***** Anyone with 2 firing synapses could see that the pace of housing price increases was unsustainable. However, there were bonus checks to be earned so no one stopped to ask if that condo in South Beach was really worth $400,000.
Who is to blame? Everyone that overpaid for a house that they can barely afford. If you paid more than 3 times your salary for a house, you overpaid and you're part of the problem.
2) Home prices peaked in 2006 and combined with poor lending standards (no doc loans, neg amortization loans, ridiculous amounts of home equity lines written) to push delinquencies and defaults on mortgages up.
*****Again, it was plain to see home prices had to fall and when they did it was going to create great pain for the marginal buyer.
Who is to blame? Mainly consumers buying beyond their means, but the realtors, bankers, appraisers and the housing propaganda industry that convinced everyone to put all of their eggs in one basket also played a role.
3) Okay here is where it gets sketchy. Wall street created investments that consisted of packages of loans that were to be repaid. A package of good credits would pay X%, a package of sketchy credits would pay x+1%, etc.
***** In theory there was nothing wrong with this process at first. Eventually, I think Wall Street understood that their prime credits were becoming less and less reliable, but they kept selling the debt instruments because bonus time was just around the corner.
Who is to blame? Wall Street, the rating agencies (S&P, Moody's), the SEC, and investors (for not doing their own due diligence).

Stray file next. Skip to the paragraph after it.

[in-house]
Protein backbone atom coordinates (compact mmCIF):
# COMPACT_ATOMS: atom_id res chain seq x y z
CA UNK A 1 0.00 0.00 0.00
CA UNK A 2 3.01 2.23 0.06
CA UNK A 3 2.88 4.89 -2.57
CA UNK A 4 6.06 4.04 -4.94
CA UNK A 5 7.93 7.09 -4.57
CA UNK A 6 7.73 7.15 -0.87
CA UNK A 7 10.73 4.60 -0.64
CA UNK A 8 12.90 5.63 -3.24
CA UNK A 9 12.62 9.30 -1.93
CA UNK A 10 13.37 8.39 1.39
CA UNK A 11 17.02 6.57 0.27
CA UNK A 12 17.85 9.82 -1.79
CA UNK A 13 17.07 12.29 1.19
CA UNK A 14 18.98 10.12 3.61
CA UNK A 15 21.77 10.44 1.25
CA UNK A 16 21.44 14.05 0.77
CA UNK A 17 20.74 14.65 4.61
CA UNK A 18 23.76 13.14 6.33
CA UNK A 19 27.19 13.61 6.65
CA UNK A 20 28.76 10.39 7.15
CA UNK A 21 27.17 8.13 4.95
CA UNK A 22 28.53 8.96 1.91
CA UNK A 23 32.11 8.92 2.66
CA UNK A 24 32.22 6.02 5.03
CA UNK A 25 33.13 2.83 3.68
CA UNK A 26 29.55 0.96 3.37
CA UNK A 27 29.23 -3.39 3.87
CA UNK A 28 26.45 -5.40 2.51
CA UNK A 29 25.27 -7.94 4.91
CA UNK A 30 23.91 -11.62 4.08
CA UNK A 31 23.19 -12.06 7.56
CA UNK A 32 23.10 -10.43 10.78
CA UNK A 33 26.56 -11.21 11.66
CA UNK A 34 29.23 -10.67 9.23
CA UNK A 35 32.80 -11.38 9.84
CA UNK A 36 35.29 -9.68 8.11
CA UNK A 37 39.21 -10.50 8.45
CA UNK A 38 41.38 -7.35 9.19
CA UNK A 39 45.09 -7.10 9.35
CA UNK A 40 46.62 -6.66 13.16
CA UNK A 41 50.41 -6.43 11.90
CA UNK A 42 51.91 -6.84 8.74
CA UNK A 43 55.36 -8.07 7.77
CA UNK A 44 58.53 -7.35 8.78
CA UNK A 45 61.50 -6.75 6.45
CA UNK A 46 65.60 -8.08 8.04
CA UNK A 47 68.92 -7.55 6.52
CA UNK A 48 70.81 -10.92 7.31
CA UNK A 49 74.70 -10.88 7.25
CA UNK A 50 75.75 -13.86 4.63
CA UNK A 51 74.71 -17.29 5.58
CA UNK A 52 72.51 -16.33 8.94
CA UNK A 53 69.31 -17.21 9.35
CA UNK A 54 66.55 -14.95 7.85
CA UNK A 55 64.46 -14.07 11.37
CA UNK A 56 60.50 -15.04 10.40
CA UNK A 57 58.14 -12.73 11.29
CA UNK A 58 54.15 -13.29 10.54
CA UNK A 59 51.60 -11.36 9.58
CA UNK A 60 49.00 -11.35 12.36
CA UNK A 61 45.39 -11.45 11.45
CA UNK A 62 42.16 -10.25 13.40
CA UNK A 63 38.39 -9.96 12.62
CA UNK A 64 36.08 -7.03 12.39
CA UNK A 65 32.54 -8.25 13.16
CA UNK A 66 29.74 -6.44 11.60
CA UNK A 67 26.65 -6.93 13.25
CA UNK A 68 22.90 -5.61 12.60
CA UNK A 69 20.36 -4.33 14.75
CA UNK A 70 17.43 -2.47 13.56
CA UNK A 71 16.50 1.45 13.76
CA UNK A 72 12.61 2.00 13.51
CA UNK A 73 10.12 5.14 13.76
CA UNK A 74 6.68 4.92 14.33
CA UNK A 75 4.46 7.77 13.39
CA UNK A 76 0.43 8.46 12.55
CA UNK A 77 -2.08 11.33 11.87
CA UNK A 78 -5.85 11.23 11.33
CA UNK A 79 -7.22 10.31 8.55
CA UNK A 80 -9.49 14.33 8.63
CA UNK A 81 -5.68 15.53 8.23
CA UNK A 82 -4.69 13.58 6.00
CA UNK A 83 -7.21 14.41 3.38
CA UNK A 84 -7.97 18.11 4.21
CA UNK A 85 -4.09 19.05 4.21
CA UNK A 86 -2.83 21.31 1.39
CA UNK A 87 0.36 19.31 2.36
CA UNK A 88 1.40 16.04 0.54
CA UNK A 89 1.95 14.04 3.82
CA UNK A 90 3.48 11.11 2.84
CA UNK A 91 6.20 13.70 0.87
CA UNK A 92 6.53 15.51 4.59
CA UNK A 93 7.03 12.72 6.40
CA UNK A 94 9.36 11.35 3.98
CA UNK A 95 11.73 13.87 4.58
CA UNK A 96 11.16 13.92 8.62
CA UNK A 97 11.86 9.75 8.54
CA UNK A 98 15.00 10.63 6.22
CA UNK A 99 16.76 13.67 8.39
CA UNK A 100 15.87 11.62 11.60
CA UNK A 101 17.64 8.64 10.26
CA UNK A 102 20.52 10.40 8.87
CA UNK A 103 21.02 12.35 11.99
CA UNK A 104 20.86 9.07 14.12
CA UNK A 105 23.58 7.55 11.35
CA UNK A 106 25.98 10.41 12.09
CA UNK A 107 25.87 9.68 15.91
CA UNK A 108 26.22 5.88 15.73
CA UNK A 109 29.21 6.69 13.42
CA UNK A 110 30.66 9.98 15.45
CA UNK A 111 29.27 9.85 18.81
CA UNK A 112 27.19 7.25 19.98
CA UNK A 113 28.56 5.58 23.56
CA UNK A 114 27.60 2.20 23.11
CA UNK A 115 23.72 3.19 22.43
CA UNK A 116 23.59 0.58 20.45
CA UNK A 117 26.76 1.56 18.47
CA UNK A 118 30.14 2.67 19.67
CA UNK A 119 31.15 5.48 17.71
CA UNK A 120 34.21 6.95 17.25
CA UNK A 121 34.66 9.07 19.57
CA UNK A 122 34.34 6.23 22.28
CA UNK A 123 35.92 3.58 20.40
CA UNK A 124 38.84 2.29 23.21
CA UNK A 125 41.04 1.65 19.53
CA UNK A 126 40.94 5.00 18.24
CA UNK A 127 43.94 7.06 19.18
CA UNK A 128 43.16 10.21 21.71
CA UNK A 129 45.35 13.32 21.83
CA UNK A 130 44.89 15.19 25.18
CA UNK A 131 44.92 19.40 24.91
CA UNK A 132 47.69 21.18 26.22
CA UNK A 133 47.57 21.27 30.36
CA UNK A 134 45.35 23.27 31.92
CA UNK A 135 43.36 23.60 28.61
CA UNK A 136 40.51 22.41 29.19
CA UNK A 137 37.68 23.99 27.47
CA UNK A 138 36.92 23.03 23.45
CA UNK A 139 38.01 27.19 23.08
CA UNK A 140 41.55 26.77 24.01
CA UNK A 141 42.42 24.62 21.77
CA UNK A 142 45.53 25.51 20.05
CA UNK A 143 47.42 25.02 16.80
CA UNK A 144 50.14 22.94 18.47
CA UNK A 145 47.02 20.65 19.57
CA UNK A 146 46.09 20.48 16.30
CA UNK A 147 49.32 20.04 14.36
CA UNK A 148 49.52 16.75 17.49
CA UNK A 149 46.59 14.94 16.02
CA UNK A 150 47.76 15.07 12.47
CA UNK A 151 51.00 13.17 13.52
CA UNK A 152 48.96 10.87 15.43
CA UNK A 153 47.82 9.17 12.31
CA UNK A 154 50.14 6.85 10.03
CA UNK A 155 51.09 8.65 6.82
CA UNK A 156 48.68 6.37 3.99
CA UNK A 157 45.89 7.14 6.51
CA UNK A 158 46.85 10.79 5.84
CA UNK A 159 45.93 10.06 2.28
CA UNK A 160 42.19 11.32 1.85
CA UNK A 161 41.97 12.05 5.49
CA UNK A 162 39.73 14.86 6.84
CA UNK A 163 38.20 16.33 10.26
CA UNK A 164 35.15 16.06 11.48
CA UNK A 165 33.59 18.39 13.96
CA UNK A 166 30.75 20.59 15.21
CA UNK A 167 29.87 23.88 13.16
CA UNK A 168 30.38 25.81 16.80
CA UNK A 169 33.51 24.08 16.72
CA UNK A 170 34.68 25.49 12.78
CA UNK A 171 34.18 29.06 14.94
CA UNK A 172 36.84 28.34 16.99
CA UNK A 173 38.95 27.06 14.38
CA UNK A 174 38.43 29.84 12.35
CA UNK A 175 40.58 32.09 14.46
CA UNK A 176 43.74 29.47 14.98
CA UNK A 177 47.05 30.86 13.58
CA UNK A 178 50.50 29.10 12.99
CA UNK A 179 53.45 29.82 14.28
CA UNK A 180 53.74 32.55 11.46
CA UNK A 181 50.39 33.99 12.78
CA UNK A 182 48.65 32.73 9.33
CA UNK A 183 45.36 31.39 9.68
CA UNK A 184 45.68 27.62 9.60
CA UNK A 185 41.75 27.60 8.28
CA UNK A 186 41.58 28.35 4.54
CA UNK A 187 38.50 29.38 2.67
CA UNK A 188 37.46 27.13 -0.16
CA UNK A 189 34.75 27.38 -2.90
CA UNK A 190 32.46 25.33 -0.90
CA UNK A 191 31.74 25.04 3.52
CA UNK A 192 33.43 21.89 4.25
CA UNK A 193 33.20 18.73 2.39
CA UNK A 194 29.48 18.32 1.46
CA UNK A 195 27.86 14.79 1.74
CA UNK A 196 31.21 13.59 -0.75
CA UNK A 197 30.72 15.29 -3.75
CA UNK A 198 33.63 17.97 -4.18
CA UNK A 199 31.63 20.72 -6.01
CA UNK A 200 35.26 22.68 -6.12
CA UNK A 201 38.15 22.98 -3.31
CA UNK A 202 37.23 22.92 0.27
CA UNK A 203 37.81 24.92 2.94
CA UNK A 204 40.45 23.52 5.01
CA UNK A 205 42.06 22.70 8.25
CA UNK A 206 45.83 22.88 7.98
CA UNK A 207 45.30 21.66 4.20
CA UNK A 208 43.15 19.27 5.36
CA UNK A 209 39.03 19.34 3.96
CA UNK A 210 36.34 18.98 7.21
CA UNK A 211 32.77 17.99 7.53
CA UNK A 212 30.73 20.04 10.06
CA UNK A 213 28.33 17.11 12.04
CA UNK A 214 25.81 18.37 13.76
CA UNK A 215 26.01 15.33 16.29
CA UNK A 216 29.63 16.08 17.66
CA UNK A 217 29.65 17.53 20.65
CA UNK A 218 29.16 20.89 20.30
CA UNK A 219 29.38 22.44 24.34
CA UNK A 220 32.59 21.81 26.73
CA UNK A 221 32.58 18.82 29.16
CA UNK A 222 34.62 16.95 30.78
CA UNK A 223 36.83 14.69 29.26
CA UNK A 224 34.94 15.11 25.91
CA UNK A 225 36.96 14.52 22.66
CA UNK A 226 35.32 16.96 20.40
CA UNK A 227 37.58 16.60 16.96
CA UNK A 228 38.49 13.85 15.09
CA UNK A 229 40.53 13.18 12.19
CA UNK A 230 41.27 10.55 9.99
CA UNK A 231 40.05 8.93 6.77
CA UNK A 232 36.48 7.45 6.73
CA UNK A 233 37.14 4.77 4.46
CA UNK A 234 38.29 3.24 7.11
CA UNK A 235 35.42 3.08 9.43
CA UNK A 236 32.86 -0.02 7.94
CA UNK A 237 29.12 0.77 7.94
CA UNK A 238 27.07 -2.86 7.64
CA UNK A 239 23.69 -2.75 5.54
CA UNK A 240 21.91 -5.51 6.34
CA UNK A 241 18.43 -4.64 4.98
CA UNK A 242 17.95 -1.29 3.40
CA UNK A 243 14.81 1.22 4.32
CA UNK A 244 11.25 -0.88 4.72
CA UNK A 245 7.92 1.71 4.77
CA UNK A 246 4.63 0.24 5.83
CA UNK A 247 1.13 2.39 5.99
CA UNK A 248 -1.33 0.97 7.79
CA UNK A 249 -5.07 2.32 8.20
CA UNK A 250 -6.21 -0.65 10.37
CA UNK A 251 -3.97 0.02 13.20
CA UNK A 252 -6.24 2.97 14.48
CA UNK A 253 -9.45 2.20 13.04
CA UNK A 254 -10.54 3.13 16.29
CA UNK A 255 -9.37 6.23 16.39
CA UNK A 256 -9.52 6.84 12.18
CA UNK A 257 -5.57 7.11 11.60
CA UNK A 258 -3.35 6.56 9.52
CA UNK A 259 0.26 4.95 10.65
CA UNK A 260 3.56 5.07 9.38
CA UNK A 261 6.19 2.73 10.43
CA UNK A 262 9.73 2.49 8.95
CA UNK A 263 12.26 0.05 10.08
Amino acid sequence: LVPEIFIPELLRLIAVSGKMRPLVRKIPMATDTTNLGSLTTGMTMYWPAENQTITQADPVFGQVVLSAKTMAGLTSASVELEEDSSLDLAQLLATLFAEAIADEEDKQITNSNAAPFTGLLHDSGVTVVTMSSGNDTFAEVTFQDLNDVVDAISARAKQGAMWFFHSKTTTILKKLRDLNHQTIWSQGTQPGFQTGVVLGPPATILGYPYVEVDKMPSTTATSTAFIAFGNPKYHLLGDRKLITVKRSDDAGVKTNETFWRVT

4) Here is where it gets wacky. The big financial firms took the increased liabilities and issued “credit default swaps” contracts (CDS) that insured the packaged mortgages.
**** Again the theory was sound, but the products underlying them were problematic. The CDS's were set with triggers that forced the banks to pony up additional capital if their ratings were ever cut.
Who is to blame? This is principally on Wall Street - they should have seen that there was substantial risk to the system if they were ever downgraded. Their own hubris probably led Wall Street to ignore this risk.
5) When the losses in mortgage products started to hit Wall Street credit was curtailed. Now all of the dominoes were falling rapidly, highly leveraged lenders couldn't refinance their obligations, which led to more downgrades, which led to credit seizures, etc, etc.
**** This is where we are today. In the good old days of American Capitalism this scenario would have called for the banks to increase the rate of interest that they pay out to their customers. This would have increased the flow of funds to the distressed banks and they would have had lower earnings (maybe even losses), but they would have survived. In today's, Soviet-style version of American Capitalism the banks go to their friends in Washington (say a well placed former CEO as the Secretary of Treasury) and beg for a bailout.
Who is to blame? By now I hope that it's clear that there is no one person, firm or concept that led to this result. We all loved living beyond our means and now we're being asked to pay for the sins of the past 10 years.
As I said yesterday, this plan is going to lead to skyrocketing inflation and dramatically higher interest rates for the US Government because no one will want to lend to us. Bloomberg finally picked up on the concept today....
"Treasury Secretary Henry Paulson's $700 billion proposal to stabilize the banking system may push the national debt to the highest level since 1954, threatening an erosion of foreign appetite for U.S. bonds.
The plan, which asks Congress for funds to buy devalued securities from financial institutions, would drive the debt above 70 percent of gross domestic product and the annual budget gap to an all-time high, possibly exceeding $1 trillion next year, economists estimated.